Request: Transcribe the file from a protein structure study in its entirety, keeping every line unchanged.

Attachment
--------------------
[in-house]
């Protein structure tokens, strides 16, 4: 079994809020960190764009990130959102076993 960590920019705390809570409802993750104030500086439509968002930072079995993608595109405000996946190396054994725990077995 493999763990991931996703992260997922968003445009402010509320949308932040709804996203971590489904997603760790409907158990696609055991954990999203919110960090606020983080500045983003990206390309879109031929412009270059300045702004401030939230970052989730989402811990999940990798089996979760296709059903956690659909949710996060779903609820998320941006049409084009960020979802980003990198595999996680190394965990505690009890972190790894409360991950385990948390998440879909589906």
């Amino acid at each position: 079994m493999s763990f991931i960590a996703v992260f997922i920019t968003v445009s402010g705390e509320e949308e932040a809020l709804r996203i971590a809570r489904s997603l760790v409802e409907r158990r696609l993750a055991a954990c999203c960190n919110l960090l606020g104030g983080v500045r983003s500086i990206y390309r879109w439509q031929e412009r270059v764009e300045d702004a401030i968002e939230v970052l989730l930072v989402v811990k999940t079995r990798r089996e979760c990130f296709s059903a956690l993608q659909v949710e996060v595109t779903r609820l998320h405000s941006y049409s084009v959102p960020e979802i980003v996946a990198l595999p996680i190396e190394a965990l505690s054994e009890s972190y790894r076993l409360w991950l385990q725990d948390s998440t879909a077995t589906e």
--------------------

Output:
[in-house]
């Protein structure tokens, strides 16, 4: 079994809020960190764009990130959102076993 960590920019705390809570409802993750104030500086439509968002930072079995993608595109405000996946190396054994725990077995 493999763990991931996703992260997922968003445009402010509320949308932040709804996203971590489904997603760790409907158990696609055991954990999203919110960090606020983080500045983003990206390309879109031929412009270059300045702004401030939230970052989730989402811990999940990798089996979760296709059903956690659909949710996060779903609820998320941006049409084009960020979802980003990198595999996680190394965990505690009890972190790894409360991950385990948390998440879909589906």
């Amino acid at each position: 079994m493999s763990f991931i960590a996703v992260f997922i920019t968003v445009s402010g705390e509320e949308e932040a809020l709804r996203i971590a809570r489904s997603l760790v409802e409907r158990r696609l993750a055991a954990c999203c960190n919110l960090l606020g104030g983080v500045r983003s500086i990206y390309r879109w439509q031929e412009r270059v764009e300045d702004a401030i968002e939230v970052l989730l930072v989402v811990k999940t079995r990798r089996e979760c990130f296709s059903a956690l993608q659909v949710e996060v595109t779903r609820l998320h405000s941006y049409s084009v959102p960020e979802i980003v996946a990198l595999p996680i190396e190394a965990l505690s054994e009890s972190y790894r076993l409360w991950l385990q725990d948390s998440t879909a077995t589906e």